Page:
Franks closed the interview by encouraging Krahenbuhl to give “a message for those listening in Washington”.

Franks: “You say that you’re turning to other donors to try and make up what might be a pretty big shortfall in funding as a result of this change in US policy. If you had a message for those listening in Washington about what this dramatic cut in funding would mean, what would it be?”

Krahenbuhl: “The idea that people have to have in mind is to think about what would it be for one’s own family if we faced a situation of conflict where we’re worried about our future and suddenly the key provider of education, services, is no longer able to deliver that and, you know, yet another avenue or horizon is shut. People have to think about in these terms. When you are in the Middle East today, one of the worst things for the Palestinians – but that affects everybody in the region – is that there is no political horizon, there is no personal horizon. There is no freedom of movement, no jobs to be found. We have some of the most, you know, extraordinarily courageous students probably on the planet. I handed over a certificate to a 15 year-old student in Gaza two years ago who had survived an air strike on her home, had spent seven months in a coma. When she woke up she was told by the doctor that her mother and one of her brothers was killed in the strike and yet she was one of the highest performing students in our school. And she has an outlook on life. She wants to be recognised for her skills, for her abilities. She doesn’t want to be seen by the world as only a refugee or a victim. And I think what we need in this region is to rediscover the humanity in people. You know I can…if I believed that polarisation would lead to a solution or to an improvement, I would embrace polarisation but I don’t see that. I see humanity being rediscovered in everybody as being the way forward.”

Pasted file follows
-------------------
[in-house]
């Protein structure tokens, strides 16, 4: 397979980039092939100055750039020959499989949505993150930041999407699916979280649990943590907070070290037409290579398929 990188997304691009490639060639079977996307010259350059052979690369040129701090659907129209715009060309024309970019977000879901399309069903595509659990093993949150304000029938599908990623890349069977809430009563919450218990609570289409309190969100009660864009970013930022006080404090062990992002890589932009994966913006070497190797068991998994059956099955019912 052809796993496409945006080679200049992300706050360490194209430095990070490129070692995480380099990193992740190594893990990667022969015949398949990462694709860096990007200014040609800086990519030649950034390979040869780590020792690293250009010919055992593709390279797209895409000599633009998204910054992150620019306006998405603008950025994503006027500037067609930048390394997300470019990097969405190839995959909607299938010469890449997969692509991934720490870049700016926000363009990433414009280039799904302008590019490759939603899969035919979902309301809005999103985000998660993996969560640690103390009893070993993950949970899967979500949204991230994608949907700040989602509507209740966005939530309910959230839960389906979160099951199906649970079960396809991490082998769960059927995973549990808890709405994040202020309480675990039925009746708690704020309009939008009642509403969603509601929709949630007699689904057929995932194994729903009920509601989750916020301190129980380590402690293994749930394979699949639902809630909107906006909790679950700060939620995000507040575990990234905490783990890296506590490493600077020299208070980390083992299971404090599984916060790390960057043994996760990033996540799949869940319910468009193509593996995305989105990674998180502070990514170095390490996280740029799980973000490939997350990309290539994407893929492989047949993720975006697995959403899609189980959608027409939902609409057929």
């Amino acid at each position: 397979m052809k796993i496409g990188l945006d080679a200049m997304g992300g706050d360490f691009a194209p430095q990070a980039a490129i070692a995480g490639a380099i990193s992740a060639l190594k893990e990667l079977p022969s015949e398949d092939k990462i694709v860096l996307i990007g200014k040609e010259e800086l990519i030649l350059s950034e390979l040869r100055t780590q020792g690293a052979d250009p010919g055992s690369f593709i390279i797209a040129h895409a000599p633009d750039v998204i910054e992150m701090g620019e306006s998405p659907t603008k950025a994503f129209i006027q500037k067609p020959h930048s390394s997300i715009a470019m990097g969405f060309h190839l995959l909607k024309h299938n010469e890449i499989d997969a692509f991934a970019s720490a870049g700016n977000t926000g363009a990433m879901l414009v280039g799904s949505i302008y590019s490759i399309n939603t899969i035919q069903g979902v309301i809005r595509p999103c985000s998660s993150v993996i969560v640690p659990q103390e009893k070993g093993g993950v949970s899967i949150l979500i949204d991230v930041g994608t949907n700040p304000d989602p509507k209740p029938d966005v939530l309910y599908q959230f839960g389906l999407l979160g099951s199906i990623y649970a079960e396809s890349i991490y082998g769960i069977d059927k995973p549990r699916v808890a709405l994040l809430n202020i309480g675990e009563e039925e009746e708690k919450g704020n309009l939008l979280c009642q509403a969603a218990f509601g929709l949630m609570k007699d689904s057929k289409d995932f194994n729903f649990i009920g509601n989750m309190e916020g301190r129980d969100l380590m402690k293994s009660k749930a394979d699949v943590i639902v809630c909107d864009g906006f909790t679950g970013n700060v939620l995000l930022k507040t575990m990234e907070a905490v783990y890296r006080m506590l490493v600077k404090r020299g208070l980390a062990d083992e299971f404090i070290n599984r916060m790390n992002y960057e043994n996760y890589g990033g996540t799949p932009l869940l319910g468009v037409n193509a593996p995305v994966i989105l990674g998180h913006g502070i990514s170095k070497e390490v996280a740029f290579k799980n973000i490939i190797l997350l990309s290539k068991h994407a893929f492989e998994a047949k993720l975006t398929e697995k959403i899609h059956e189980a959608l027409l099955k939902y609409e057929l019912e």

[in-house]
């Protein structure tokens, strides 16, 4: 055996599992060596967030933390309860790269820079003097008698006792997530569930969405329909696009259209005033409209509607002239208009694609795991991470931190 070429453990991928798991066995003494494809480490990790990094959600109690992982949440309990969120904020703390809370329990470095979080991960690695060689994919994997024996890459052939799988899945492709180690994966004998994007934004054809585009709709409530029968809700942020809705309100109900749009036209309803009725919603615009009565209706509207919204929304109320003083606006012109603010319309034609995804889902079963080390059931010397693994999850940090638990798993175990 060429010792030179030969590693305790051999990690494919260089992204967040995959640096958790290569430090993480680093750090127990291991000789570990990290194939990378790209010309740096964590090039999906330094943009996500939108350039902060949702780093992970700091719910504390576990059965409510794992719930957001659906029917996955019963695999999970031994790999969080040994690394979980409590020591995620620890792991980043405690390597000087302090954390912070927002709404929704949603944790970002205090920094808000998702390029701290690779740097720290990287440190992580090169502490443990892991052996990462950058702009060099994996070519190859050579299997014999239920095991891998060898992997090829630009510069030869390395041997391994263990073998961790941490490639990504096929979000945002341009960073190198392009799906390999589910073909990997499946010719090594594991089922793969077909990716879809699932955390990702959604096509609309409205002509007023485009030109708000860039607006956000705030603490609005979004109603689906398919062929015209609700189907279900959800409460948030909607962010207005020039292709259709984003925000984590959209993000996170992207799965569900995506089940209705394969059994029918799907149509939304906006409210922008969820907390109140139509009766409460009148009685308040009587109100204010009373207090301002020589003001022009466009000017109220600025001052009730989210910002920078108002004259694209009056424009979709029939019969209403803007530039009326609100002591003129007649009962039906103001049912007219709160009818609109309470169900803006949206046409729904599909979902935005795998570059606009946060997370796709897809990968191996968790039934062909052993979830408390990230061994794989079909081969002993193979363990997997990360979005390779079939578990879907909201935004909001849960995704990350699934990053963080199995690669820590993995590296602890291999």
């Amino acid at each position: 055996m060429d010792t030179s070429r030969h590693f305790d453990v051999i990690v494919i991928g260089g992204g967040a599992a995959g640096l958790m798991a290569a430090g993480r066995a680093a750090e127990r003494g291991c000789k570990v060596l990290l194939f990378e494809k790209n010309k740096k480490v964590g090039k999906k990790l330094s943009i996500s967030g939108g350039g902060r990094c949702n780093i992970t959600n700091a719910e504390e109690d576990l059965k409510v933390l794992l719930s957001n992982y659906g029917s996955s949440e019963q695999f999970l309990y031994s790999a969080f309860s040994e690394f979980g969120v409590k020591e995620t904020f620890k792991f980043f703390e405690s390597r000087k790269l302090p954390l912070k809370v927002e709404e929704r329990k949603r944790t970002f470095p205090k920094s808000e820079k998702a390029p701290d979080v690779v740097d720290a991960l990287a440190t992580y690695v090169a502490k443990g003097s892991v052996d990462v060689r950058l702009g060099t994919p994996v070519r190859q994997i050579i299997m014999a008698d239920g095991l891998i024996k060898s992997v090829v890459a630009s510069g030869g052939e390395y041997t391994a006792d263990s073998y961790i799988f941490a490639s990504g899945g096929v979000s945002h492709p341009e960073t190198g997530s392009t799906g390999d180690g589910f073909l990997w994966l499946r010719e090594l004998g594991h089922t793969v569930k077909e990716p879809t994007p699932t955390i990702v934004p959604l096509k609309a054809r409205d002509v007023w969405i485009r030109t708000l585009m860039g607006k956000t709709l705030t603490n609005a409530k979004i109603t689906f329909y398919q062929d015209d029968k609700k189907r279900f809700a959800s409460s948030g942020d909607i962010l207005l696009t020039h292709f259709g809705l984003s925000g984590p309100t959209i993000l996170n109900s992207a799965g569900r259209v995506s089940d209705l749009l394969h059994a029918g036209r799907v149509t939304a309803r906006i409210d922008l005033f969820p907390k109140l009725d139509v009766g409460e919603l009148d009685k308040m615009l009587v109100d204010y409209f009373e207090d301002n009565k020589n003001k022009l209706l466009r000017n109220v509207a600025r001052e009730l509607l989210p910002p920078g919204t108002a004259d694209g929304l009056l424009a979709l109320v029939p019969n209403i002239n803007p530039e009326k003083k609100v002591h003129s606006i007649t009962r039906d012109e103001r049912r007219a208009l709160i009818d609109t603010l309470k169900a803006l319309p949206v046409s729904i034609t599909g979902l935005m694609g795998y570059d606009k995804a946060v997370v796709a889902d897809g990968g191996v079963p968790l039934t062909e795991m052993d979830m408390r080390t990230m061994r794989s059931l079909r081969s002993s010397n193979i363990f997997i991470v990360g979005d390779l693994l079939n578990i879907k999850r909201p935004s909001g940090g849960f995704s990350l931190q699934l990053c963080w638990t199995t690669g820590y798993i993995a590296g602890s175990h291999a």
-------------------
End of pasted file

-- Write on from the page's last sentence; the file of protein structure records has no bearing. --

Franks: “Pierre Krahenbuhl: the boss of UNRWA, the UN agency which supports millions of Palestinian refugees.”

Obviously this interview was not intended to provide BBC audiences with information which would enhance their understanding of the criticism of UNRWA’s mission and performance. Rather, the BBC chose – not for the first time – to provide the UN agency’s head with a friendly platform from which to promote his PR campaign in a near monologue that went unchallenged in any serious manner.  

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BBC WS facilitates UNRWA PR yet again – part one